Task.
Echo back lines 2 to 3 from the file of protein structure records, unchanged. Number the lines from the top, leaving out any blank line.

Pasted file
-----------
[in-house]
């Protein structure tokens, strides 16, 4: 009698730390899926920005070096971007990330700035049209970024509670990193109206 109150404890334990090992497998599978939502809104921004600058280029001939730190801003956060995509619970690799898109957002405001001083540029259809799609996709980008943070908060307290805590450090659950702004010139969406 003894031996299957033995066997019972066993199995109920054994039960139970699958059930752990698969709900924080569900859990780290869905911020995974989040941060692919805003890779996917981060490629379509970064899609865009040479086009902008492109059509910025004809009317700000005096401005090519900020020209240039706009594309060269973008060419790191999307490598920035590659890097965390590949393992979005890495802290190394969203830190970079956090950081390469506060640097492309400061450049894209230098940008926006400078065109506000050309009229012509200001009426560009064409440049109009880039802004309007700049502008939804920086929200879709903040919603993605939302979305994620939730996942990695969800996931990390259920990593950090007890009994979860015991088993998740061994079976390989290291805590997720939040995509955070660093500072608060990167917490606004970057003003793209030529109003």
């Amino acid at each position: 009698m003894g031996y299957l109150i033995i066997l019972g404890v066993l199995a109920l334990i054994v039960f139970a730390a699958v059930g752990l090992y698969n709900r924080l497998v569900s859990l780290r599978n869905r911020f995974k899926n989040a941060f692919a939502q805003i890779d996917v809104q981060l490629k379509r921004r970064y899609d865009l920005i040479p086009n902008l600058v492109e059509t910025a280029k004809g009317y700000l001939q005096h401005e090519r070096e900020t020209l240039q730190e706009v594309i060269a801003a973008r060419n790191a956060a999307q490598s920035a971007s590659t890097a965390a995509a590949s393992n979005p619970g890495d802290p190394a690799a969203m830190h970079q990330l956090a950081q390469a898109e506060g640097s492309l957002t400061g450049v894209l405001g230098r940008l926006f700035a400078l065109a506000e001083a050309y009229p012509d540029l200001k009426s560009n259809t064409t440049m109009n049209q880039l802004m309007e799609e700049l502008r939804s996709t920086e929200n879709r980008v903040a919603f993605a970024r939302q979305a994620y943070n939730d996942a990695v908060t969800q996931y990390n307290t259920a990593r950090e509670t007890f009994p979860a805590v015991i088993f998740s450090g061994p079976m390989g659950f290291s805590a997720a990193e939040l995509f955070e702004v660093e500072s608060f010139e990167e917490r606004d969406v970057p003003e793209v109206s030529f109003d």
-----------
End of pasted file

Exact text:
């Protein structure tokens, strides 16, 4: 009698730390899926920005070096971007990330700035049209970024509670990193109206 109150404890334990090992497998599978939502809104921004600058280029001939730190801003956060995509619970690799898109957002405001001083540029259809799609996709980008943070908060307290805590450090659950702004010139969406 003894031996299957033995066997019972066993199995109920054994039960139970699958059930752990698969709900924080569900859990780290869905911020995974989040941060692919805003890779996917981060490629379509970064899609865009040479086009902008492109059509910025004809009317700000005096401005090519900020020209240039706009594309060269973008060419790191999307490598920035590659890097965390590949393992979005890495802290190394969203830190970079956090950081390469506060640097492309400061450049894209230098940008926006400078065109506000050309009229012509200001009426560009064409440049109009880039802004309007700049502008939804920086929200879709903040919603993605939302979305994620939730996942990695969800996931990390259920990593950090007890009994979860015991088993998740061994079976390989290291805590997720939040995509955070660093500072608060990167917490606004970057003003793209030529109003």
């Amino acid at each position: 009698m003894g031996y299957l109150i033995i066997l019972g404890v066993l199995a109920l334990i054994v039960f139970a730390a699958v059930g752990l090992y698969n709900r924080l497998v569900s859990l780290r599978n869905r911020f995974k899926n989040a941060f692919a939502q805003i890779d996917v809104q981060l490629k379509r921004r970064y899609d865009l920005i040479p086009n902008l600058v492109e059509t910025a280029k004809g009317y700000l001939q005096h401005e090519r070096e900020t020209l240039q730190e706009v594309i060269a801003a973008r060419n790191a956060a999307q490598s920035a971007s590659t890097a965390a995509a590949s393992n979005p619970g890495d802290p190394a690799a969203m830190h970079q990330l956090a950081q390469a898109e506060g640097s492309l957002t400061g450049v894209l405001g230098r940008l926006f700035a400078l065109a506000e001083a050309y009229p012509d540029l200001k009426s560009n259809t064409t440049m109009n049209q880039l802004m309007e799609e700049l502008r939804s996709t920086e929200n879709r980008v903040a919603f993605a970024r939302q979305a994620y943070n939730d996942a990695v908060t969800q996931y990390n307290t259920a990593r950090e509670t007890f009994p979860a805590v015991i088993f998740s450090g061994p079976m390989g659950f290291s805590a997720a990193e939040l995509f955070e702004v660093e500072s608060f010139e990167e917490r606004d969406v970057p003003e793209v109206s030529f109003d």